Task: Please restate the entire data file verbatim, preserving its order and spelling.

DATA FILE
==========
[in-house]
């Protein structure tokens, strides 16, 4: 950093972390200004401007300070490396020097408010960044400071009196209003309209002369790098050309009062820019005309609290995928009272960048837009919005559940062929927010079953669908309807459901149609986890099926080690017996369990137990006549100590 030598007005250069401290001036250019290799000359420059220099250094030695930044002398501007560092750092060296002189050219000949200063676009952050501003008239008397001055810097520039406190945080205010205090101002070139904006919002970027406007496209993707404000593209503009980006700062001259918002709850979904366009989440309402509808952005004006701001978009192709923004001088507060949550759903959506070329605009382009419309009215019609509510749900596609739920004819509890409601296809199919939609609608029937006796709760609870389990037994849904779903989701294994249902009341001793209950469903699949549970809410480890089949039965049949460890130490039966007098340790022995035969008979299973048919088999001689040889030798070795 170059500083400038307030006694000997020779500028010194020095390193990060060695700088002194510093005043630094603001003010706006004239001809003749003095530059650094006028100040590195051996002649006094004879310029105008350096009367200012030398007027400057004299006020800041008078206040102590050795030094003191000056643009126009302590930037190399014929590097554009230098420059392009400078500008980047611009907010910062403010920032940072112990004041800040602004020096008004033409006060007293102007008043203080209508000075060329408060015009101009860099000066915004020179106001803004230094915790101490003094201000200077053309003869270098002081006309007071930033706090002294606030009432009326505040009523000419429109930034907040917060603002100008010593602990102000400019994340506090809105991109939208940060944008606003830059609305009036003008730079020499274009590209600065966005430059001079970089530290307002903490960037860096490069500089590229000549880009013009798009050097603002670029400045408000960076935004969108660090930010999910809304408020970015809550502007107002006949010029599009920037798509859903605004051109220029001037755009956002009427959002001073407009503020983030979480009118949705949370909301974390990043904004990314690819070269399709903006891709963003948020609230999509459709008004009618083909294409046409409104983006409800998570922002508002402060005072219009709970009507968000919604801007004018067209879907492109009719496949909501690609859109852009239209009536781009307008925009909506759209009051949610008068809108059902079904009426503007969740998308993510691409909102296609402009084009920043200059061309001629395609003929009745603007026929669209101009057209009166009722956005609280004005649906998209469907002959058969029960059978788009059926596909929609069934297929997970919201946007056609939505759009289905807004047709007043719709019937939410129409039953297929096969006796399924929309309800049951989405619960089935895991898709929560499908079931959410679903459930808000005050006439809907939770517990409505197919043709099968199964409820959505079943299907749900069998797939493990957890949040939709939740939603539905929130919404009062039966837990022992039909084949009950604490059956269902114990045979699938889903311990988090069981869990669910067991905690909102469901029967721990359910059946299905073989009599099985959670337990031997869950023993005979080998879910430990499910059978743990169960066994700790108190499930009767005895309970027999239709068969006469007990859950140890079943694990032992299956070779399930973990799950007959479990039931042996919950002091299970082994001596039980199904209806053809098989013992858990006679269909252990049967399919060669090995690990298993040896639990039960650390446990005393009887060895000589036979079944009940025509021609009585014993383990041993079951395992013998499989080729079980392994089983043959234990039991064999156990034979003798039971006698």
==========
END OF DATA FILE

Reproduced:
[in-house]
């Protein structure tokens, strides 16, 4: 950093972390200004401007300070490396020097408010960044400071009196209003309209002369790098050309009062820019005309609290995928009272960048837009919005559940062929927010079953669908309807459901149609986890099926080690017996369990137990006549100590 030598007005250069401290001036250019290799000359420059220099250094030695930044002398501007560092750092060296002189050219000949200063676009952050501003008239008397001055810097520039406190945080205010205090101002070139904006919002970027406007496209993707404000593209503009980006700062001259918002709850979904366009989440309402509808952005004006701001978009192709923004001088507060949550759903959506070329605009382009419309009215019609509510749900596609739920004819509890409601296809199919939609609608029937006796709760609870389990037994849904779903989701294994249902009341001793209950469903699949549970809410480890089949039965049949460890130490039966007098340790022995035969008979299973048919088999001689040889030798070795 170059500083400038307030006694000997020779500028010194020095390193990060060695700088002194510093005043630094603001003010706006004239001809003749003095530059650094006028100040590195051996002649006094004879310029105008350096009367200012030398007027400057004299006020800041008078206040102590050795030094003191000056643009126009302590930037190399014929590097554009230098420059392009400078500008980047611009907010910062403010920032940072112990004041800040602004020096008004033409006060007293102007008043203080209508000075060329408060015009101009860099000066915004020179106001803004230094915790101490003094201000200077053309003869270098002081006309007071930033706090002294606030009432009326505040009523000419429109930034907040917060603002100008010593602990102000400019994340506090809105991109939208940060944008606003830059609305009036003008730079020499274009590209600065966005430059001079970089530290307002903490960037860096490069500089590229000549880009013009798009050097603002670029400045408000960076935004969108660090930010999910809304408020970015809550502007107002006949010029599009920037798509859903605004051109220029001037755009956002009427959002001073407009503020983030979480009118949705949370909301974390990043904004990314690819070269399709903006891709963003948020609230999509459709008004009618083909294409046409409104983006409800998570922002508002402060005072219009709970009507968000919604801007004018067209879907492109009719496949909501690609859109852009239209009536781009307008925009909506759209009051949610008068809108059902079904009426503007969740998308993510691409909102296609402009084009920043200059061309001629395609003929009745603007026929669209101009057209009166009722956005609280004005649906998209469907002959058969029960059978788009059926596909929609069934297929997970919201946007056609939505759009289905807004047709007043719709019937939410129409039953297929096969006796399924929309309800049951989405619960089935895991898709929560499908079931959410679903459930808000005050006439809907939770517990409505197919043709099968199964409820959505079943299907749900069998797939493990957890949040939709939740939603539905929130919404009062039966837990022992039909084949009950604490059956269902114990045979699938889903311990988090069981869990669910067991905690909102469901029967721990359910059946299905073989009599099985959670337990031997869950023993005979080998879910430990499910059978743990169960066994700790108190499930009767005895309970027999239709068969006469007990859950140890079943694990032992299956070779399930973990799950007959479990039931042996919950002091299970082994001596039980199904209806053809098989013992858990006679269909252990049967399919060669090995690990298993040896639990039960650390446990005393009887060895000589036979079944009940025509021609009585014993383990041993079951395992013998499989080729079980392994089983043959234990039991064999156990034979003798039971006698």